Where an employer has made a definite decision that he/she no longer wishes the job the employee has been doing to be done by anyone and that decision may lead to termination of employment then the employer must hold discussions with the employees directly affected, and where relevant with their Union or Unions. Those discussions must take place as soon as possible after the decision is made and must cover the reasons for the proposed terminations, measures to avoid or minimise the terminations and measures to mitigate the adverse effects on the employees concerned.
Where an employee is transferred to lower paid duties the employee is entitled to the same period of notice as if his/her employment had been terminated or the employer may elect to make payment of the difference between the former ordinary time rate of pay and the new lower ordinary times rate of pay in lieu of notice.
Where a business is "transmitted" (which includes sold, transferred, assigned) to another employer then the continuity of the employment of the employee is deemed not to be broken by the "transmission" to the new employer. This has the effect of the continuation of long service leave and other entitlements as if the period of employment was continued.
An employee is entitled to at least one day's time off without loss of pay during each week of notice for the purposes of seeking other employment.
The employee is entitled to a prescribed period of notice or payment in lieu of notice together with prescribed severance pay as follows:
Period of Service Period of Notice
1 year or less 1 week
1 year and up to 3 years 2 weeks
3 years and up to 5 years 3 weeks
5 years and over 4 weeks
Where an employee is over 45 years (and has not less than 2 years continuous service) 1 additional week.
Severance Pay (applicable to redundancy)
Period of Service Severance Pay
1 year or less Nil
1 year up to completed 2 years 4 weeks pay
2 years up to completed 3 years 6 weeks pay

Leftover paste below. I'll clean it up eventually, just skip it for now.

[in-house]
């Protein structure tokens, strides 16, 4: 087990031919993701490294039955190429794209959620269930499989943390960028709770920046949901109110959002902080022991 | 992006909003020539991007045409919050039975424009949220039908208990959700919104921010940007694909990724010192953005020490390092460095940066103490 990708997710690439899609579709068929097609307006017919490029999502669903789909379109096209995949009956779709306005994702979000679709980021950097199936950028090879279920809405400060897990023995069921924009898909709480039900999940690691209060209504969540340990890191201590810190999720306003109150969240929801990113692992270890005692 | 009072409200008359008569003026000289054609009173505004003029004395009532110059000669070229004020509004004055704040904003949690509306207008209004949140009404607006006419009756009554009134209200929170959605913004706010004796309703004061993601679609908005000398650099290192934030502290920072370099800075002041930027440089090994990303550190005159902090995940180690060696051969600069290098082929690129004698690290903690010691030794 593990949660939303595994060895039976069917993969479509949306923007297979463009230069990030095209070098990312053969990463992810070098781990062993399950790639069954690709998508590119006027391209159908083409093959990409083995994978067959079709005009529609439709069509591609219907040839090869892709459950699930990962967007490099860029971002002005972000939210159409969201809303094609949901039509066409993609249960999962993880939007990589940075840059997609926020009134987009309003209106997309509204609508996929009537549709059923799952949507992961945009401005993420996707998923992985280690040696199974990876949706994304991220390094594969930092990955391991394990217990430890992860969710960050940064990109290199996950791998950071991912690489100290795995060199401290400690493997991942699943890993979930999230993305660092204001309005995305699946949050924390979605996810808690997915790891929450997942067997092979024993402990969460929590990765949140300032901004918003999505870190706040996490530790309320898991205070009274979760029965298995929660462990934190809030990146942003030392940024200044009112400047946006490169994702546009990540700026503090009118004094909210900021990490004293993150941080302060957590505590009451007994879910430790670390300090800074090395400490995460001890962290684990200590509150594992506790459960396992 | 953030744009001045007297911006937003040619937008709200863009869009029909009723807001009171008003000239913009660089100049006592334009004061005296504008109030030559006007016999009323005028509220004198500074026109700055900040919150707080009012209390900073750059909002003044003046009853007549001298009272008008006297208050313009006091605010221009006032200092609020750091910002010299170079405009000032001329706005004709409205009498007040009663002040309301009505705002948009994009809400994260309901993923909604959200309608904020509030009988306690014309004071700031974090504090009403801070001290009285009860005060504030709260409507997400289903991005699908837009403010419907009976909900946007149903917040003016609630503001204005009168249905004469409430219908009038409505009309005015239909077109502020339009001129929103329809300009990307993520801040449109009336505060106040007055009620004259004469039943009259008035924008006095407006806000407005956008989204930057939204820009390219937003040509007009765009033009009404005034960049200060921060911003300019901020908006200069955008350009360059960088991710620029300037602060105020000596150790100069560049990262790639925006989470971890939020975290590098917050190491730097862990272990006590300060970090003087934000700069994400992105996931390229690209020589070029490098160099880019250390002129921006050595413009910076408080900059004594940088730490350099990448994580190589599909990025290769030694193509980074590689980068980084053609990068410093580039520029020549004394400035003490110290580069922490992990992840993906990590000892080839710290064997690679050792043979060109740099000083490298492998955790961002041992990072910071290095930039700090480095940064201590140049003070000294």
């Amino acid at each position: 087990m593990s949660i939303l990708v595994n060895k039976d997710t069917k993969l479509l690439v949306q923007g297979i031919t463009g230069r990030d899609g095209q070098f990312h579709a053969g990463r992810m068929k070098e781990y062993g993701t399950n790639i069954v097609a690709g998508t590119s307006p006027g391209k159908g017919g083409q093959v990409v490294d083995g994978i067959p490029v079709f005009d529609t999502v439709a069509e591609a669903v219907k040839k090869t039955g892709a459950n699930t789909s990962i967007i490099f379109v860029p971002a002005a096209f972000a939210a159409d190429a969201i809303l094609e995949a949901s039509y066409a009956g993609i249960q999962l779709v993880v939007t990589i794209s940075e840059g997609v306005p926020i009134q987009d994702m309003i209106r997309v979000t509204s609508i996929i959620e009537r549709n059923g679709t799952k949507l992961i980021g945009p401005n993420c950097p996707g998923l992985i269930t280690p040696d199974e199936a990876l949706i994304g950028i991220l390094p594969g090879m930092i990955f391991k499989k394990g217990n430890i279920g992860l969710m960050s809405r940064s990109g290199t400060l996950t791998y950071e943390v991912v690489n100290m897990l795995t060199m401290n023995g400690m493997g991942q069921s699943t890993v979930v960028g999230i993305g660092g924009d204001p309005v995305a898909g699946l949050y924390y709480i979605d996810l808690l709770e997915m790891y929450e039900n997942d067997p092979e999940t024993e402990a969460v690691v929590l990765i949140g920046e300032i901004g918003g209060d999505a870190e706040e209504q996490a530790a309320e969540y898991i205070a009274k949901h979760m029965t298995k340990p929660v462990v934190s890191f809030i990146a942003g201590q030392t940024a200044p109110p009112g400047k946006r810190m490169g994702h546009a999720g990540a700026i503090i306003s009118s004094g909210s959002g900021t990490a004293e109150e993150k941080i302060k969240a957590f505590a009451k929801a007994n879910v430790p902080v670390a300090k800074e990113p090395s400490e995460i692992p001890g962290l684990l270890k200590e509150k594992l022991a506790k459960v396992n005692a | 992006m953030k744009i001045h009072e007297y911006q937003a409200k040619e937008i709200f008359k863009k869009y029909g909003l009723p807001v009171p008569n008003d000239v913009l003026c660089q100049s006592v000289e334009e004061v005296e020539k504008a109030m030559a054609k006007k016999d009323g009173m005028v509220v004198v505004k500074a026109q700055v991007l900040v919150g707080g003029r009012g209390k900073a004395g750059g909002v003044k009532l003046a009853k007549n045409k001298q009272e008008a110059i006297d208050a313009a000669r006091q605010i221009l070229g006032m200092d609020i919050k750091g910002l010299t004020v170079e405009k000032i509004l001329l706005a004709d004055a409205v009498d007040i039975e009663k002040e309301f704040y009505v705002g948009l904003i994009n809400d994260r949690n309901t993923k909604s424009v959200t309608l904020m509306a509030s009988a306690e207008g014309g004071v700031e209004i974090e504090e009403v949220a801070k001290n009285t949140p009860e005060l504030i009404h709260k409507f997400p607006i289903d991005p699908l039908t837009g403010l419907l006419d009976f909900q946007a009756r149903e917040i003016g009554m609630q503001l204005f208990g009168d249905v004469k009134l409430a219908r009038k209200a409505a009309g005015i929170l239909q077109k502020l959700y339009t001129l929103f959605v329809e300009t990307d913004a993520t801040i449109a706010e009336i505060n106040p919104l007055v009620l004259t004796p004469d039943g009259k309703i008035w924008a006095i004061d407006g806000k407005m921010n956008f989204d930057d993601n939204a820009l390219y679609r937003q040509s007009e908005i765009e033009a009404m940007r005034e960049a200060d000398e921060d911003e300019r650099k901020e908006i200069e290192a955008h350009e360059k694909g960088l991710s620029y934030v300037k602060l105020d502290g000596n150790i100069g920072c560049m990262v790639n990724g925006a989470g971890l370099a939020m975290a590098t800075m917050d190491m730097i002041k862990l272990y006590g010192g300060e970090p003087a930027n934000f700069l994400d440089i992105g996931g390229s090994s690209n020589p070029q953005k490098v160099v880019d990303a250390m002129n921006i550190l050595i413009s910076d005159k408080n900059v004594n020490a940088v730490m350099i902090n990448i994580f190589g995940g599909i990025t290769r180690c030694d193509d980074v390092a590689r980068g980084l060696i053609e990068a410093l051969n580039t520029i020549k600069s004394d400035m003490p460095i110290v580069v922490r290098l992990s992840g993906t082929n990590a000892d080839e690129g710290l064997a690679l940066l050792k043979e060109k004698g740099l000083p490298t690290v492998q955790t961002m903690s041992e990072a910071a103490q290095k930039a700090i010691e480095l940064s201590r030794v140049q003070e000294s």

3 years up to completed 4 years 7 weeks pay
4 years and over 8 weeks pay
A weeks pay means the ordinary time rate of the employee. The severance payment cannot exceed the amount the employee would have received if the employment proceeded to the employees normal retirement date.
The above severance provisions do not apply to employees who have their employment terminated for misconduct or employees engaged for a specific period of time or for a specified task, or to casual, seasonal employees or employees engaged by the hour or day.
INDUSTRIAL RELATIONS ACT 1999 (QLD)
Section 84(1) of the Act mirrors the minimum period of notice requirements set out above.
The Act also provides in Part 4 Section 86 to 90 that where 15 or more employees are to be retrenched the Commonwealth department responsible for helping unemployed people find work and the union/s of the employees must be notified as soon as practicable after making the decision.
The notice given must state the number and categories of employees being dismissed, the reasons for the dismissals and the time or period of time over which the employer intends to carry out the dismissals.
Section 88 (3) of the Act empowers the Qld Industrial Relations Commission to make orders:
An application under Part 4 of the Act must be made within 21 days of the dismissal taking effect or within such further time as the Commission may allow.
This Information Outline is provided courtesy of Hall Payne Lawyers who are experienced in this area of law. They are located at Level 9, 344 Queen Street, Brisbane, QLD 4000 or call them on (07) 3221-2044 if you would like more information on this legal topic, or you wish to obtain formal advice regarding your situation.
Hall Payne Lawyers are an established Queensland firm practicing in the areas of employment law (unfair dismissal etc), accident compensation (WorkCover, motor vehicle accident, personal injuries), anti-discrimination & harassment, consumer law, family law, wills & estates, criminal law and conveyancing. Hall Payne Lawyers are a founding member of the Australia-wide PeopleLaw group.